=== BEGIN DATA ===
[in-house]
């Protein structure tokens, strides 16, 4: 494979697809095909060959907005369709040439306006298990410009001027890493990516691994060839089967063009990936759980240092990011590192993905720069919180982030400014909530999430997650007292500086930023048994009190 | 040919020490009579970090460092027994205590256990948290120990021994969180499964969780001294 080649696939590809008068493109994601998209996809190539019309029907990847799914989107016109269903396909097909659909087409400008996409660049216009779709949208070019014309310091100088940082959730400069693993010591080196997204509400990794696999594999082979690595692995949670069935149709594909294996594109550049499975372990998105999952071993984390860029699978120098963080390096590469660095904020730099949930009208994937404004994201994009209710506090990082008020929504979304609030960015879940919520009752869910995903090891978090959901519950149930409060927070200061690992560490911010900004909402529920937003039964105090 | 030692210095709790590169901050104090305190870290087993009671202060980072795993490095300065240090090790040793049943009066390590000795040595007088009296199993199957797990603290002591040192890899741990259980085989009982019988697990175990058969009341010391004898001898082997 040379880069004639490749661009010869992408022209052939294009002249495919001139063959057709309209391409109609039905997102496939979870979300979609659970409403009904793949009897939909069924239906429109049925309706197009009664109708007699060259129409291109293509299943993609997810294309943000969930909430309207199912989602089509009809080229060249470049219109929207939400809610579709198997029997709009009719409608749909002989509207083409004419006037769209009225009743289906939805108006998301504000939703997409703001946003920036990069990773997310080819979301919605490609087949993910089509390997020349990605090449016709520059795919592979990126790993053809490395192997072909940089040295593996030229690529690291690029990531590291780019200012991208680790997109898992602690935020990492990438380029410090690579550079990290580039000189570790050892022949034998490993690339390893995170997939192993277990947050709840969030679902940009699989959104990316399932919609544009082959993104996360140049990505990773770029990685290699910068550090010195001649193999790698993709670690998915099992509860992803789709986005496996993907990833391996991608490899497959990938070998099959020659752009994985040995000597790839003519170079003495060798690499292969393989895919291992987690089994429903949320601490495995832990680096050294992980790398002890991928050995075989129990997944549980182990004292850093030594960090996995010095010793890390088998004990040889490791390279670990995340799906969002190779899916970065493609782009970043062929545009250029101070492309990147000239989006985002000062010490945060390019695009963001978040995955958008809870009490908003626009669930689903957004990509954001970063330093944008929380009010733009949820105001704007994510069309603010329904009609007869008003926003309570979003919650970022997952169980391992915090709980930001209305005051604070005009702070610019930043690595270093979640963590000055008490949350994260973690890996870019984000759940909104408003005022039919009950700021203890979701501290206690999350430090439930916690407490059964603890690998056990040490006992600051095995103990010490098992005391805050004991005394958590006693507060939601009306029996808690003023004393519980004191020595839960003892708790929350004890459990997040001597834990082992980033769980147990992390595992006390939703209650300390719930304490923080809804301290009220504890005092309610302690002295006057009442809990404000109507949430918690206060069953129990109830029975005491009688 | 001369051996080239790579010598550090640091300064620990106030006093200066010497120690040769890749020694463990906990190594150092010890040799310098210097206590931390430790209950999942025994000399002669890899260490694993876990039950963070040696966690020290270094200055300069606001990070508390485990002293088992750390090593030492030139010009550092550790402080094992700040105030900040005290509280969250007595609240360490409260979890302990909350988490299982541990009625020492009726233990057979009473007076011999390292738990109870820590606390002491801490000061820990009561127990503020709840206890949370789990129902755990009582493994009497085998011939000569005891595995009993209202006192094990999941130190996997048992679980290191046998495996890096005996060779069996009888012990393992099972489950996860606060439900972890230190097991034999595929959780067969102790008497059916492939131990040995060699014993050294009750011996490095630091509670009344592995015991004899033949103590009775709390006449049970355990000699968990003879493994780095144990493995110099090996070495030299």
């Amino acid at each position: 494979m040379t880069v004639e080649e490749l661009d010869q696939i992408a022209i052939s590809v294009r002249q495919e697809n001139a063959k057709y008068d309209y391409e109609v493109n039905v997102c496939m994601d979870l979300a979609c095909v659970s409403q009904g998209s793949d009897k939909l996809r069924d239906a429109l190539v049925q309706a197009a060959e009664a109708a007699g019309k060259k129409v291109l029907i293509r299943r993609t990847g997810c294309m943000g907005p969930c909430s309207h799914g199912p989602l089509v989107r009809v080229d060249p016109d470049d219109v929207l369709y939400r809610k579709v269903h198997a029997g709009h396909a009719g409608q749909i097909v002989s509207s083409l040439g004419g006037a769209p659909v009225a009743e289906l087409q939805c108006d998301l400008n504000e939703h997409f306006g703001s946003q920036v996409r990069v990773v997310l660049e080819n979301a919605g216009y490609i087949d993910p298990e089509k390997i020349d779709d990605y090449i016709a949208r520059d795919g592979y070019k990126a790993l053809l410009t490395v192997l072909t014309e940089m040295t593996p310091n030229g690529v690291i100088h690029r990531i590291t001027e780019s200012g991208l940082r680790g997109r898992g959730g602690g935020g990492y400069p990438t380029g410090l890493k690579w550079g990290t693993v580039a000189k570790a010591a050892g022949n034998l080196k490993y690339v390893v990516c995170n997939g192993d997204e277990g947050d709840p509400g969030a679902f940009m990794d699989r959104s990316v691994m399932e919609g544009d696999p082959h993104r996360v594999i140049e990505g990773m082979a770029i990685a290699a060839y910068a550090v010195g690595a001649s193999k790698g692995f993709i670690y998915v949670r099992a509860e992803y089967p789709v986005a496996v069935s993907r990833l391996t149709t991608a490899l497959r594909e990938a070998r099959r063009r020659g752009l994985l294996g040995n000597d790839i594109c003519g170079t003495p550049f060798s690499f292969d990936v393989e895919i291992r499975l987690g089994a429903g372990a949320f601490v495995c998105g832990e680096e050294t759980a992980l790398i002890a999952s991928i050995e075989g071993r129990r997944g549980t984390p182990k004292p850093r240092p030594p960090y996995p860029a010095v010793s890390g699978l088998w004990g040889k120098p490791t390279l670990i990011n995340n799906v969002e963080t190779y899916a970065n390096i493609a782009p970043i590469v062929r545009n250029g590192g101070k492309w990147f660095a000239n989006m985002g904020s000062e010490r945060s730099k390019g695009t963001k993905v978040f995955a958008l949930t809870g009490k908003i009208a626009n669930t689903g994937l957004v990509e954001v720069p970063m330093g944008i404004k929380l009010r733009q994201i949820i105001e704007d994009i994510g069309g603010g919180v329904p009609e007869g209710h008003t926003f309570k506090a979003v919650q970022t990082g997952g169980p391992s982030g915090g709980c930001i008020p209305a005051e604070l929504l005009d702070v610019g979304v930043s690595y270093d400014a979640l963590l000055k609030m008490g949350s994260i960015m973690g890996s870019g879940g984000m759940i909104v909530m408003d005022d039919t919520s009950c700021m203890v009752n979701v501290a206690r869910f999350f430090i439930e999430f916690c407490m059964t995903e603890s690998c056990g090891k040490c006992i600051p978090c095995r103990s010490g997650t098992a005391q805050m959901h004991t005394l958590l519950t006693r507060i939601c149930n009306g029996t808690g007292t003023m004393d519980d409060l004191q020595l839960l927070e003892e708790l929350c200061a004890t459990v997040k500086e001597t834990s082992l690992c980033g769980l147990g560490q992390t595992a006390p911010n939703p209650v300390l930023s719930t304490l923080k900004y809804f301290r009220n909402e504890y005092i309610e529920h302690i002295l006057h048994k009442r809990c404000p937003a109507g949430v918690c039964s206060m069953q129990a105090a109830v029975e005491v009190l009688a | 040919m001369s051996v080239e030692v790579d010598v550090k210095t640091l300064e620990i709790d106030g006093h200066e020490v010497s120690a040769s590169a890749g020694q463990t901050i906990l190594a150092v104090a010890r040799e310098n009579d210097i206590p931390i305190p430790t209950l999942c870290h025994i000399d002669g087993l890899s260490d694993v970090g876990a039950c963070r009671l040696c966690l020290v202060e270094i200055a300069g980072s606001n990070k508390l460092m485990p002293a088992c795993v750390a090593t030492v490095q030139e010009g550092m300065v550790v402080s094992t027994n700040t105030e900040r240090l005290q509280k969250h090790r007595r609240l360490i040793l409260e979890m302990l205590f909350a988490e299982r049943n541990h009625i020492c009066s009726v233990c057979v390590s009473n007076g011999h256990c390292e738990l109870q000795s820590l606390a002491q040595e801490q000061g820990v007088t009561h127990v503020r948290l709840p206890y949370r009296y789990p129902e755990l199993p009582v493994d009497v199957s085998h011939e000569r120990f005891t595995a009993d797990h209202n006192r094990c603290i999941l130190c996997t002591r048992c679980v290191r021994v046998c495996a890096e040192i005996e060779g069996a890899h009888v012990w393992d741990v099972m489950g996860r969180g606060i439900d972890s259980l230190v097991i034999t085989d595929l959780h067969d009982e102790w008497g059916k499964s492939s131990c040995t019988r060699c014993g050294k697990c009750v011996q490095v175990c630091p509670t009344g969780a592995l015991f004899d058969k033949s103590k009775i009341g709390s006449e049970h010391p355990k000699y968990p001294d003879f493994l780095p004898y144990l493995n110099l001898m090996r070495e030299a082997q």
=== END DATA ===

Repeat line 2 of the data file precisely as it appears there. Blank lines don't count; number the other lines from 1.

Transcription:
């Protein structure tokens, strides 16, 4: 494979697809095909060959907005369709040439306006298990410009001027890493990516691994060839089967063009990936759980240092990011590192993905720069919180982030400014909530999430997650007292500086930023048994009190 | 040919020490009579970090460092027994205590256990948290120990021994969180499964969780001294 080649696939590809008068493109994601998209996809190539019309029907990847799914989107016109269903396909097909659909087409400008996409660049216009779709949208070019014309310091100088940082959730400069693993010591080196997204509400990794696999594999082979690595692995949670069935149709594909294996594109550049499975372990998105999952071993984390860029699978120098963080390096590469660095904020730099949930009208994937404004994201994009209710506090990082008020929504979304609030960015879940919520009752869910995903090891978090959901519950149930409060927070200061690992560490911010900004909402529920937003039964105090 | 030692210095709790590169901050104090305190870290087993009671202060980072795993490095300065240090090790040793049943009066390590000795040595007088009296199993199957797990603290002591040192890899741990259980085989009982019988697990175990058969009341010391004898001898082997 040379880069004639490749661009010869992408022209052939294009002249495919001139063959057709309209391409109609039905997102496939979870979300979609659970409403009904793949009897939909069924239906429109049925309706197009009664109708007699060259129409291109293509299943993609997810294309943000969930909430309207199912989602089509009809080229060249470049219109929207939400809610579709198997029997709009009719409608749909002989509207083409004419006037769209009225009743289906939805108006998301504000939703997409703001946003920036990069990773997310080819979301919605490609087949993910089509390997020349990605090449016709520059795919592979990126790993053809490395192997072909940089040295593996030229690529690291690029990531590291780019200012991208680790997109898992602690935020990492990438380029410090690579550079990290580039000189570790050892022949034998490993690339390893995170997939192993277990947050709840969030679902940009699989959104990316399932919609544009082959993104996360140049990505990773770029990685290699910068550090010195001649193999790698993709670690998915099992509860992803789709986005496996993907990833391996991608490899497959990938070998099959020659752009994985040995000597790839003519170079003495060798690499292969393989895919291992987690089994429903949320601490495995832990680096050294992980790398002890991928050995075989129990997944549980182990004292850093030594960090996995010095010793890390088998004990040889490791390279670990995340799906969002190779899916970065493609782009970043062929545009250029101070492309990147000239989006985002000062010490945060390019695009963001978040995955958008809870009490908003626009669930689903957004990509954001970063330093944008929380009010733009949820105001704007994510069309603010329904009609007869008003926003309570979003919650970022997952169980391992915090709980930001209305005051604070005009702070610019930043690595270093979640963590000055008490949350994260973690890996870019984000759940909104408003005022039919009950700021203890979701501290206690999350430090439930916690407490059964603890690998056990040490006992600051095995103990010490098992005391805050004991005394958590006693507060939601009306029996808690003023004393519980004191020595839960003892708790929350004890459990997040001597834990082992980033769980147990992390595992006390939703209650300390719930304490923080809804301290009220504890005092309610302690002295006057009442809990404000109507949430918690206060069953129990109830029975005491009688 | 001369051996080239790579010598550090640091300064620990106030006093200066010497120690040769890749020694463990906990190594150092010890040799310098210097206590931390430790209950999942025994000399002669890899260490694993876990039950963070040696966690020290270094200055300069606001990070508390485990002293088992750390090593030492030139010009550092550790402080094992700040105030900040005290509280969250007595609240360490409260979890302990909350988490299982541990009625020492009726233990057979009473007076011999390292738990109870820590606390002491801490000061820990009561127990503020709840206890949370789990129902755990009582493994009497085998011939000569005891595995009993209202006192094990999941130190996997048992679980290191046998495996890096005996060779069996009888012990393992099972489950996860606060439900972890230190097991034999595929959780067969102790008497059916492939131990040995060699014993050294009750011996490095630091509670009344592995015991004899033949103590009775709390006449049970355990000699968990003879493994780095144990493995110099090996070495030299």